IN A STEP toward menstrual equity, the Senate unanimously passed a bill on Wednesday that would make disposable menstrual products available at no cost in prisons, homeless shelters, and public schools. 

“I don’t say that very often for bills coming through the Legislature, but this one is simple,” said Senate President Karen Spilka at a press conference following the Senate vote. “If we truly believe in equality for women and menstruating people, then making period products accessible is something that we absolutely need to do.” 

The legislation would require jails and prisons, homeless shelters, and public schools to make menstrual products “available in a convenient manner that does not stigmatize the individual seeking such products.

Sponsored by Sen. Patricia Jehlen, a Somerville Democrat, the bill has the backing of scores of groups that have come together to form the Massachusetts Menstrual Equity Coalition. Among the members are Dignity Matters, which provides menstrual products, bras, and underwear to low-income girls, Boys & Girls Clubs of Boston, Boston Public Schools, and Planned Parenthood Advocacy Fund of Massachusetts. A similar bill was passed in the Senate last year but was not taken up by the House before the two-year legislative session ended. 

For people who menstruate, not having access to menstrual products can be uncomfortable, embarrassing, and dehumanizing, say advocates who lobbied for the bill. 

Sasha Goodfriend, executive director of Mass NOW, voiced optimism that the bill will make it to the governor’s desk this session. 

“I’m more encouraged that this bill will pass this legislative session because I think we are seeing an increase in visibility around period poverty as a public policy issue and because we’ve seen over 20 other states across the country pass policy on the state level to make period products free,” she said. “So Massachusetts is now starting to fall behind the rest of the country even though we are also presented with this opportunity to pass the most comprehensive equity legislation in the country.”

Senate President Karen Spilka, Sen. Patricia Jehlen, and Sen. Julian Cyr pose with Mass NOW leader Sasha Goodfriend and advocates for the menstrual equity bill passed by the Senate. (Photo by Bhaamati Borkhetaria)

In some states, period products are not tax-exempt the way that basic necessities like food are. Massachusetts does not tax period products, but that still doesn’t eliminate barriers to access to menstrual products for those living in poverty. People are not allowed to purchase menstrual products with federal food stamps. 

According to a 2019 survey conducted by Mass NOW, 56 percent of Massachusetts school nurses reported observing students missing class to obtain menstrual products. School nurses don’t always have the budget to buy enough pads and tampons to meet the needs they encounter, say the bill’s supporters.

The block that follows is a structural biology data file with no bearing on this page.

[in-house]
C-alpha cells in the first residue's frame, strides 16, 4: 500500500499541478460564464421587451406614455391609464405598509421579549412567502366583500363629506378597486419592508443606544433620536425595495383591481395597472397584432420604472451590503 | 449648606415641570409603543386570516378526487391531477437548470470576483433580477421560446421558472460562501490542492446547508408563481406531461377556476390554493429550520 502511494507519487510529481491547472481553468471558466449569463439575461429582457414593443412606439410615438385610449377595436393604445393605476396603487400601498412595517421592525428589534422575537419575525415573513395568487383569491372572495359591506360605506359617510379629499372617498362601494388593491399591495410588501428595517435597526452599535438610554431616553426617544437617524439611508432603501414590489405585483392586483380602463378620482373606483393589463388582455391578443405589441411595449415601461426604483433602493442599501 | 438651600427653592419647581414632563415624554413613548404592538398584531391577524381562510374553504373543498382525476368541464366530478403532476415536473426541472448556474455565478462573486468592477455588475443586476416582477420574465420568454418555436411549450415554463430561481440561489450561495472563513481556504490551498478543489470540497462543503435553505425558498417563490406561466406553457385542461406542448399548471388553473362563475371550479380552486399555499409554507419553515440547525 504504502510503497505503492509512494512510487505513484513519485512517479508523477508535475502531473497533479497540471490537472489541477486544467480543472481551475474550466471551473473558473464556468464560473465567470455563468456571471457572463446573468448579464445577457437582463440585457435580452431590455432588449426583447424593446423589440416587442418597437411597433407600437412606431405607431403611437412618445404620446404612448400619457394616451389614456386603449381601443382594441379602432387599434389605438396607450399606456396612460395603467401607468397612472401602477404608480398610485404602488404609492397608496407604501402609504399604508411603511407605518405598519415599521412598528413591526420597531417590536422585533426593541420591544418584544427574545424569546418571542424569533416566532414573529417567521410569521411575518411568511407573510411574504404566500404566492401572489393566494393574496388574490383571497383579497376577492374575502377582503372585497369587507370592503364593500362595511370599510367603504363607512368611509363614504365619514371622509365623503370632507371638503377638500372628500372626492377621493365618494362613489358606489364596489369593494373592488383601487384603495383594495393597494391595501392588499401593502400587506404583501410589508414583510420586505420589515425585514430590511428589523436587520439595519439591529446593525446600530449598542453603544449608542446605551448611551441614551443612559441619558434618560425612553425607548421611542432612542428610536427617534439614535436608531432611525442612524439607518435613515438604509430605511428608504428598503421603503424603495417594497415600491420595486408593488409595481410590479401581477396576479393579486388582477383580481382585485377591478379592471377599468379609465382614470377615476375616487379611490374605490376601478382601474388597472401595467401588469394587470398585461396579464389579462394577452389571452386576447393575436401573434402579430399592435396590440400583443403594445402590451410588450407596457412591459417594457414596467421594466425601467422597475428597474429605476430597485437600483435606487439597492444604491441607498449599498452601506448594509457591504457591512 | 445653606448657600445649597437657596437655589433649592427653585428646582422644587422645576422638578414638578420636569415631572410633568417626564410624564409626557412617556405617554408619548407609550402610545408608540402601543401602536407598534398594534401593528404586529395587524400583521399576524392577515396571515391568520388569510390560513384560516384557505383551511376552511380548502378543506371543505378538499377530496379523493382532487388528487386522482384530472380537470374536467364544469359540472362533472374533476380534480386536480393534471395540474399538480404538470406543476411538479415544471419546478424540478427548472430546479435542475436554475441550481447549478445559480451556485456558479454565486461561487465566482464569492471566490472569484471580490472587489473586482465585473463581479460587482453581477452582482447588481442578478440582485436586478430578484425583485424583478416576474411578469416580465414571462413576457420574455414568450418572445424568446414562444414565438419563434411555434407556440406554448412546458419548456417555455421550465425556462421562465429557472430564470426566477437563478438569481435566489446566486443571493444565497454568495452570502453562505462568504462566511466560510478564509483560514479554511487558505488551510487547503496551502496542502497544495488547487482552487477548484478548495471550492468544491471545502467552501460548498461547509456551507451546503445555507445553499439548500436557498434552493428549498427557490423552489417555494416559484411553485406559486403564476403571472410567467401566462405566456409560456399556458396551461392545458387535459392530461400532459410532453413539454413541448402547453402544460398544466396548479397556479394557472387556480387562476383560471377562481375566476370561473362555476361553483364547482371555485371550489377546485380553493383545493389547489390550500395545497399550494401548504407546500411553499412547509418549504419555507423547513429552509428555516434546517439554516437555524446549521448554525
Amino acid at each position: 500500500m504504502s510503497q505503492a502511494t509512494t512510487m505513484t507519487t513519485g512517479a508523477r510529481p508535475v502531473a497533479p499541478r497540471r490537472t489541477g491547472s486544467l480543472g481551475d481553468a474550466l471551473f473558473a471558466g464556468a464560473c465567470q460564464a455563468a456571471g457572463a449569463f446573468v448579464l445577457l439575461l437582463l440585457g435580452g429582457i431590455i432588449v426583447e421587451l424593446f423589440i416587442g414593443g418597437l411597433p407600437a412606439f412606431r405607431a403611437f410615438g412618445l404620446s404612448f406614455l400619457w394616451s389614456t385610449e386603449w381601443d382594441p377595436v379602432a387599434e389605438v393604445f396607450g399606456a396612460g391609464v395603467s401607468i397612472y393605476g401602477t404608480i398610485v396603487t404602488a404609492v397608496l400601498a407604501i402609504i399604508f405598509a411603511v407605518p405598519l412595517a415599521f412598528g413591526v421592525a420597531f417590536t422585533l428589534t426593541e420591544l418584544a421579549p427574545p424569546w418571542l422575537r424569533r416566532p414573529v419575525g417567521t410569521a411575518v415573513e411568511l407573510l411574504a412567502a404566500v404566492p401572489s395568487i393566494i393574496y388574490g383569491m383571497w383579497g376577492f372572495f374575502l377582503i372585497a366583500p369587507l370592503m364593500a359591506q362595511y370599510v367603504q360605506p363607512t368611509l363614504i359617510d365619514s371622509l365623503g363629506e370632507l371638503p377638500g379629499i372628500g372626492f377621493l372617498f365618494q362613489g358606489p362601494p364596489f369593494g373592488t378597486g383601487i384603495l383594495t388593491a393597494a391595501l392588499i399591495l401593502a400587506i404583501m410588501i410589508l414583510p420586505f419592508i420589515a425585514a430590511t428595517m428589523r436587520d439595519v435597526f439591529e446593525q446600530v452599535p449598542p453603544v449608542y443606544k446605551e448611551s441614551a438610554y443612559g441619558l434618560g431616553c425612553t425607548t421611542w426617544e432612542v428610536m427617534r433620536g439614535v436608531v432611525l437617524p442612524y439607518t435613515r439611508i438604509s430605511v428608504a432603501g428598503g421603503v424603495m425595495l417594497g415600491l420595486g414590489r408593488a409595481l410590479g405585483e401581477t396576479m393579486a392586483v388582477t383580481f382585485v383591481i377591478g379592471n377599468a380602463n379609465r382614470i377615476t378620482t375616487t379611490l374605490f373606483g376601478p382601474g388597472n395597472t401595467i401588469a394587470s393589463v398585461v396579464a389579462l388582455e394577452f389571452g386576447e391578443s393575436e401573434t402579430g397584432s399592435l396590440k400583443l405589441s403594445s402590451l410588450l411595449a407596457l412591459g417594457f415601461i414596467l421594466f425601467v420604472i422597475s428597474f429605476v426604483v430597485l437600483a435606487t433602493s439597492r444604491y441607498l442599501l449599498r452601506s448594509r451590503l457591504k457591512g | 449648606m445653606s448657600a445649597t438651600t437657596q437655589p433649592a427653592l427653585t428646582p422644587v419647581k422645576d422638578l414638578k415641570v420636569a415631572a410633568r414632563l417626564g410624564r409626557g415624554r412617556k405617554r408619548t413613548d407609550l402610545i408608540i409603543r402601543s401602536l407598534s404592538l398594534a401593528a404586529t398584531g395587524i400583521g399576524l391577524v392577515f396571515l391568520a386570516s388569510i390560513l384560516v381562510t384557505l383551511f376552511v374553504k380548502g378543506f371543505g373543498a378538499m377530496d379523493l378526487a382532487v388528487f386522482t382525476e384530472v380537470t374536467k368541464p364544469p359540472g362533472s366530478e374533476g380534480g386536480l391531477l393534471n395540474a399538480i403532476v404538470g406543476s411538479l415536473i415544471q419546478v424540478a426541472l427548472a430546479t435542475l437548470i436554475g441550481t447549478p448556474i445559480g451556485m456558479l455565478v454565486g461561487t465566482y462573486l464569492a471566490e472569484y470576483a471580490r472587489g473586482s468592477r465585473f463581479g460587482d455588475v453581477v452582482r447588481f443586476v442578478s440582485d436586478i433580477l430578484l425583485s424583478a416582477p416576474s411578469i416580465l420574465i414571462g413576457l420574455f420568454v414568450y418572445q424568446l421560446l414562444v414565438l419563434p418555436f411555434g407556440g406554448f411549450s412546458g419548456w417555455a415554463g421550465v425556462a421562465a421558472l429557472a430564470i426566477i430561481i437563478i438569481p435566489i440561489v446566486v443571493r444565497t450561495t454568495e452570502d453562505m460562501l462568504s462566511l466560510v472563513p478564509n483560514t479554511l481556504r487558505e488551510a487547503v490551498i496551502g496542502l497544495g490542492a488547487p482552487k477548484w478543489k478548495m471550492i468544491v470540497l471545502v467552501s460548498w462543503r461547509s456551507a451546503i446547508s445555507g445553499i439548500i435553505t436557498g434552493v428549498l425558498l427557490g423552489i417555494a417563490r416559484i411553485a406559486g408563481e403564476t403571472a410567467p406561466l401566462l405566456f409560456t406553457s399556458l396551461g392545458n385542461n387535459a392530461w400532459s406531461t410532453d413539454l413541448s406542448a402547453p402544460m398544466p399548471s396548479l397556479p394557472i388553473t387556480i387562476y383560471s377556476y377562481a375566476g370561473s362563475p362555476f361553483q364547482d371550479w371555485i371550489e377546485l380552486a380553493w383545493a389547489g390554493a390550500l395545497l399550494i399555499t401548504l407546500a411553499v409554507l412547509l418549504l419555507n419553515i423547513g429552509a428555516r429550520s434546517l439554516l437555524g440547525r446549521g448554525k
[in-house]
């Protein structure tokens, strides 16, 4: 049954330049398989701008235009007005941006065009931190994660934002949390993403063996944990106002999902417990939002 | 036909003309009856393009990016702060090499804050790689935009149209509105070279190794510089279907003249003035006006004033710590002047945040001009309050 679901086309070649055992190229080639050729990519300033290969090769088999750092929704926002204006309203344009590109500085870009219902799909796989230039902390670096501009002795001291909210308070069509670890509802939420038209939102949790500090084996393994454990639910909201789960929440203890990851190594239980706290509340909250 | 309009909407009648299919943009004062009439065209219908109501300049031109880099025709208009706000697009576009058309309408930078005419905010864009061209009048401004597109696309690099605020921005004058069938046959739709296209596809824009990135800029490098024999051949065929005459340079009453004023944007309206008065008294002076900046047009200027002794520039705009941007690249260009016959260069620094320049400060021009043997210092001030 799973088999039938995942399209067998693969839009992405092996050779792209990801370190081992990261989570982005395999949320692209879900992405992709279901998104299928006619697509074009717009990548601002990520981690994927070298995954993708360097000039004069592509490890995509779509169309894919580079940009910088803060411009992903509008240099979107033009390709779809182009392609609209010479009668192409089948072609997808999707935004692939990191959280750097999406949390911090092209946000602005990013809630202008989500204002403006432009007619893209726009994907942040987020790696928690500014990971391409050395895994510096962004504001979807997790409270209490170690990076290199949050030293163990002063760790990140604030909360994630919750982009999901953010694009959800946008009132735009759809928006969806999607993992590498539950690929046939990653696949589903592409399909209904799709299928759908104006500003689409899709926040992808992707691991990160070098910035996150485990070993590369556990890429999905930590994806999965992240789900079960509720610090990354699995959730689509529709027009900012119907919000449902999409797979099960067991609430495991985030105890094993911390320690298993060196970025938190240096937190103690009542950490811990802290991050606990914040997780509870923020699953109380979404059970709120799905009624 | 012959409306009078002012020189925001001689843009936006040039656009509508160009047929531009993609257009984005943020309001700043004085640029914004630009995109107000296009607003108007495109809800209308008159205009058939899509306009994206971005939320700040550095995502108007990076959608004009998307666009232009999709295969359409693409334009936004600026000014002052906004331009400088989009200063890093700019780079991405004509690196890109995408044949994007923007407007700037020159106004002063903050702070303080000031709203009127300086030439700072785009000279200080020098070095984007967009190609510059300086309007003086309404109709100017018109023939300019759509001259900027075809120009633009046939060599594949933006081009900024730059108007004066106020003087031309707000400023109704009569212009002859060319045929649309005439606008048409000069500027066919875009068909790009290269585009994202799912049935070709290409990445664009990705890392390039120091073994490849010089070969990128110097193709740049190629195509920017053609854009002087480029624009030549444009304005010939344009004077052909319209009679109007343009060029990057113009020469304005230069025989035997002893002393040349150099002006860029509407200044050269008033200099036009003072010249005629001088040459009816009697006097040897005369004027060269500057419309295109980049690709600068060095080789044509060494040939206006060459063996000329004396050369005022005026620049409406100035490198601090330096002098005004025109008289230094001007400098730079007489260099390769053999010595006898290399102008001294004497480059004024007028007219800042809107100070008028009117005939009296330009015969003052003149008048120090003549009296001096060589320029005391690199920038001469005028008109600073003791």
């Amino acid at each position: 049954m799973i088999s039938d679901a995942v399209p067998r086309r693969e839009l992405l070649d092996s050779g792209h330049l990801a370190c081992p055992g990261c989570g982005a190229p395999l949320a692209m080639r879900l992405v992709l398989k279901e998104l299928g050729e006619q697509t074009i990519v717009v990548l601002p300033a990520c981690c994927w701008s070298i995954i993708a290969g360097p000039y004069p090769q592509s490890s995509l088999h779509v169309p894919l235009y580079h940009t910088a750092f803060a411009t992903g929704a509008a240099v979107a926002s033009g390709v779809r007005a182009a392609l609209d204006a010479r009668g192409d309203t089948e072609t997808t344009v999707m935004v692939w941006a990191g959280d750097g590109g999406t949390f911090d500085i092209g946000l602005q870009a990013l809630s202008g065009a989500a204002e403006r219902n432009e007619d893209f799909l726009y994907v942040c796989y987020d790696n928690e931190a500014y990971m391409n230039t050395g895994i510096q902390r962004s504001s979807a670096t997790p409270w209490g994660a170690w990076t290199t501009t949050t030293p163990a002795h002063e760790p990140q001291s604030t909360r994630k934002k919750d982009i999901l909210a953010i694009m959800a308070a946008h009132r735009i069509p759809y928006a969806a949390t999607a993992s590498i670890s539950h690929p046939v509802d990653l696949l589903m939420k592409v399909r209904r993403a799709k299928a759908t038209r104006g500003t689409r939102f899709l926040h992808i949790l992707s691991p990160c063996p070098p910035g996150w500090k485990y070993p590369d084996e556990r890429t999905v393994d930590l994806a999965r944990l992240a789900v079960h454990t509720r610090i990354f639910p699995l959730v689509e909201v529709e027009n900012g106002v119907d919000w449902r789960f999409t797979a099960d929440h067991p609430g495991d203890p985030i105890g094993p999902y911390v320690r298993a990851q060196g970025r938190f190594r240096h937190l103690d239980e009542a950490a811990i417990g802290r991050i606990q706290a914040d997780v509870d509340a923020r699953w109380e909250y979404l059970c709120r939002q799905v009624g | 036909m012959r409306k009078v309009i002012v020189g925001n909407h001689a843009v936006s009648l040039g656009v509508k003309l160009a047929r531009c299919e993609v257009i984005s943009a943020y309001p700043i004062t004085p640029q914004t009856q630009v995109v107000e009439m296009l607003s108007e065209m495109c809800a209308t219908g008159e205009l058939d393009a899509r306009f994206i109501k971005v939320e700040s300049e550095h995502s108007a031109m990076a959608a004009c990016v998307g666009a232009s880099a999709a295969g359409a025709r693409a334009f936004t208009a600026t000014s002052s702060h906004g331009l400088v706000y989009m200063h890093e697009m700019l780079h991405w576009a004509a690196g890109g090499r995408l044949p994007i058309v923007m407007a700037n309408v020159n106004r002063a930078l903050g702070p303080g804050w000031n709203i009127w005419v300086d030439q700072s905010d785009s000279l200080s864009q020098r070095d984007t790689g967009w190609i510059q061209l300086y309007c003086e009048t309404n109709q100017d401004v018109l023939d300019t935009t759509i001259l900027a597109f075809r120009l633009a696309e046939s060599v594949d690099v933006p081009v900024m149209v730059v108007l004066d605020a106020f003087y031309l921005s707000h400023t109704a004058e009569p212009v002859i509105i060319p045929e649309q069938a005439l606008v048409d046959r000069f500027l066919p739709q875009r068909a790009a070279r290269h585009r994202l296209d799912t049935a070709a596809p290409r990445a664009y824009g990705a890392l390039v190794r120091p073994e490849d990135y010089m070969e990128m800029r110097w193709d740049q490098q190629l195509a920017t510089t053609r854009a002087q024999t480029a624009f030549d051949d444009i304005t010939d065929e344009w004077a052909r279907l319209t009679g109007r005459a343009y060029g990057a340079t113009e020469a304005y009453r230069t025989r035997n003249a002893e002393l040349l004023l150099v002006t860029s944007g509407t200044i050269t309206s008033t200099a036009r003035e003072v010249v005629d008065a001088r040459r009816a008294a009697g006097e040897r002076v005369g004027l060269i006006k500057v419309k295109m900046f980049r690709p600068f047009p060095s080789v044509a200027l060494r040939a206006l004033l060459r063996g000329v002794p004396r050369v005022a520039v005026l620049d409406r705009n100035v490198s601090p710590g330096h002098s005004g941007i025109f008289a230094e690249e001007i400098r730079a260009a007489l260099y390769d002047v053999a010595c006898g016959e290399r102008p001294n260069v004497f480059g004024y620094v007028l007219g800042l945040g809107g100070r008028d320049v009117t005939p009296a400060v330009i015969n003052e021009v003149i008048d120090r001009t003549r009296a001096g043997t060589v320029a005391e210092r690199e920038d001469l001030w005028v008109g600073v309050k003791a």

“Inaccessibility and stigma mean that many [students] are missing their classes, missing their education and therefore harming their educational outcomes which leads to long-term setbacks over time,” said Spilka.

A quarter of homeless shelters that responded to the Mass NOW survey did not provide menstrual products, which are among the least donated items to shelters. 

Federal prisons are required to provide free menstrual products, but most incarcerated people are in state or local jails where they are not guaranteed such access. People with periods can be forced to pay for their own menstrual products, which leads to pads and tampons being bartered in prisons. Menstrual products have even been withheld by corrections officials in some prisons as punishment. 

“For many of those people, these products that they require as human beings still need to be purchased and can be withheld and used as tools of control. That is plain wrong. This bill makes strides in the right direction and treats these products as the necessities that they in fact are,” said Spilka.

Advocates say people often have to make choices between paying for food, housing, education, and menstrual products. Not having access to period products, they say, can lead people to use unhygienic substitutes like wadded-up toilet paper.  

“If most men could menstruate, these products would be ubiquitous and free as toilet paper and would’ve been since the advent of toilet paper,” said Sen. Julian Cyr, co-chair of the Joint Committee on Public Health.

“We have hundreds of years of stigma to combat to make it a top of mind priority so [that] when legislators are thinking about basic needs, they are thinking of period products,” said  Goodfriend, the Mass NOW official.